• 2. How does the poster catch and sustain your attention via design choices: alignment, proximity, contrast, chunking, etc.?


Synthesize your looking and listening into a question that helps the presenter make connections and/or advances their project or your understanding:
  • 1.Key terms: I like that you drew our attention to ________ project. I wonder if you could say more about how Caradonna, Morton, or Clark’s terms describe the project you illustrate.
  • 2. Imagery/Design: You do a really nice job illustrating ___________ in___________ portion of your poster. What guided your design decisions?
  • 3. Scaling up: I love that you chose to illustrate _______ as an example of ________. What does the development project you chose say about the context in which it was created? Does the issue you chose challenge assumptions about the defintion of sustainability?   

Presentation Schedule

ENGL 1102.F2

Share Google Slide Presentations with me here in this folder ENGL 1102.F2

T, Nov 19 R, Nov 21 T, Nov 26 T, Dec 3
Isabella Felice Thomas Robert
Carter Justin Erica Selene
Courtney Jameson Katherine Angela
Cole Maripaz Madison Shishir
Maximus Sarang Joanna
Sidney Kristina Arjun
Benjamin Aniketh

ENGL 1102.D4

Share Google Slide Presentations with me here in this folder ENGL 1102.D4

T, Nov 19 R, Nov 21 T, Nov 26 T, Dec 3
Rachel John C. Tan Abigail
Ethan Scott Bahjat Sacha
Joshua Martha William Katherine
Chris Lila Emily Sofiya
Vishva Hayden Rohit
John M. Shelly Hamza
Dimitrios Christopher

RQ: More, Utopia


Keep the following questions in mind as you read Thomas More’s Utopia, Books I & II. Please note that the page numbers below correspond to the Norton print edition of Utopia. The questions are designed to guide your reading practices and our class discussions. You are not required to provide formal answers in class or online.

Book I

What’s the basic plot on Book 1?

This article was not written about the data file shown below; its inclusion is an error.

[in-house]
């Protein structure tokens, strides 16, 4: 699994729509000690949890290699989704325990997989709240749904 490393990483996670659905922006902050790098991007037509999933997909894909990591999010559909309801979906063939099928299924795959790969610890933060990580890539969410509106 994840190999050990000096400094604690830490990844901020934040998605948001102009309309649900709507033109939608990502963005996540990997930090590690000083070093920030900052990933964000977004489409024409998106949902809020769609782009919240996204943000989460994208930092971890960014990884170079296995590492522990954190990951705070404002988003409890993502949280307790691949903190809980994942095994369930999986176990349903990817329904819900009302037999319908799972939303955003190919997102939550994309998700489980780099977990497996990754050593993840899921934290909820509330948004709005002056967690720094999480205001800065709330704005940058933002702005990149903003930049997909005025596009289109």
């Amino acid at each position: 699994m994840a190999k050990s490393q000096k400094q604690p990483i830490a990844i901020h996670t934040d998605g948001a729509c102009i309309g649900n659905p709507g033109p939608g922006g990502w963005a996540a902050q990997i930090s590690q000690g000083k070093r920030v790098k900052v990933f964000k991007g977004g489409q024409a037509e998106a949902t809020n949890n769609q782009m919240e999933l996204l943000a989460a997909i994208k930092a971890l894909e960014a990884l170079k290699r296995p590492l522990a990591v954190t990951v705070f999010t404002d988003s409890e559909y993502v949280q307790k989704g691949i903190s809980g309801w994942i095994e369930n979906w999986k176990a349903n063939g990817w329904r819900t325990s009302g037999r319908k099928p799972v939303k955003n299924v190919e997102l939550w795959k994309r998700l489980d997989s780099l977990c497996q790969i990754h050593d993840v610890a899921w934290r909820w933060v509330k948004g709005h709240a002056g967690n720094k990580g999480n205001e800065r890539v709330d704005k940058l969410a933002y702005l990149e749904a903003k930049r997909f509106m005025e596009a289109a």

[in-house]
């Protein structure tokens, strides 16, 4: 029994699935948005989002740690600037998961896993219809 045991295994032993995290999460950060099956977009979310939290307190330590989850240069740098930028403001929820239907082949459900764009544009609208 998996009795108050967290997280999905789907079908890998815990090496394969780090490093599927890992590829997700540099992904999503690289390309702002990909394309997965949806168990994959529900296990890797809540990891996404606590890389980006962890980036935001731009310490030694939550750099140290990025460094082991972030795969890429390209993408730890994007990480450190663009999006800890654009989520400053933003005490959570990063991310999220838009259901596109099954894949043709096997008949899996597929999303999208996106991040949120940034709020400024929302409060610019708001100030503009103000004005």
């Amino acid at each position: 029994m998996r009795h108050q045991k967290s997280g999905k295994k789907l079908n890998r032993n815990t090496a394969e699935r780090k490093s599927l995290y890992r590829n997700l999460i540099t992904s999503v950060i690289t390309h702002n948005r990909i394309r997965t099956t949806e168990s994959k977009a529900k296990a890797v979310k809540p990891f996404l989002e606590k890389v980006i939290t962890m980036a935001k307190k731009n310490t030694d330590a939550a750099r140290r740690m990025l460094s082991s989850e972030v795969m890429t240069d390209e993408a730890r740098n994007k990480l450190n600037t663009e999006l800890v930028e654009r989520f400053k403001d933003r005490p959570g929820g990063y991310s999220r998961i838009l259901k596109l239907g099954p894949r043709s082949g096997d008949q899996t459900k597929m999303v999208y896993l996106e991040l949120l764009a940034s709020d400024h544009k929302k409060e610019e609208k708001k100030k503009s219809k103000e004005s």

Who does More meet in Flanders?

How does More describe Hythloday before speaking with him?

Why does Giles suggest More would like to meet Hythloday?

How is Hythloday characterized by Giles? What do his characteristics qualify him for?

What happens to Hythloday and his men when they are left behind by Vespucci?

What invention does Raphael share with the indigenous “seamen”?

The major question raised in Book I begins in the middle of page seven. If the goal of Humanists is learning as much as possible in math, science, languages, philosophy and the arts how should a Humanist employ his knowledge?

What reasons does Giles give to compel Raphael to serve a Prince? How does Raphael respond?

According to More, how or why would Raphael’s influence or advice to a Prince influence an entire city/nation?

How does Raphael refute More’s suggestion?

What types of men are best suited to carry on business according to More? Is More supposed to provide an example of appropriate public service? (9)

What’s the main issue of the dialogue? Or what issue opens the conversation?

How does Raphael respond when the lawyer says, “‘…by which men may make a living unless they choose deliberately to be rogues'” (10)?

How does England produce thieves?

How are sheep killing Englishmen?

What other problems does the wool trade cause?

How does Raphael initially propose to solve thieves from hanging?

How or why should life be valued?

Just before Raphael launches into his discussion of how to deal with thieves, he based his authority on his travels to a place that doesn’t exist. What are we as readers supposed to make of his authority?

What does Raphael’s solution to thievery consist of?But then this seemingly nice solution gets a little scary…What are the offenses in Raphael’s system that can be punished by death?

Then how can we take him seriously when he says, “It is clear how mild and practical they are for the aim of the punishment is to destroy vices and save men” (17). What do you think, which system is preferable Raphael’s or capital punishment for thieves?

What does Raphael explain guarantee’s the success of his penal system? How does the lawyer react? How does the Cardinal react?

How does More respond to Raphael’s example/dialogue?

On what does More blame the lack of present happiness?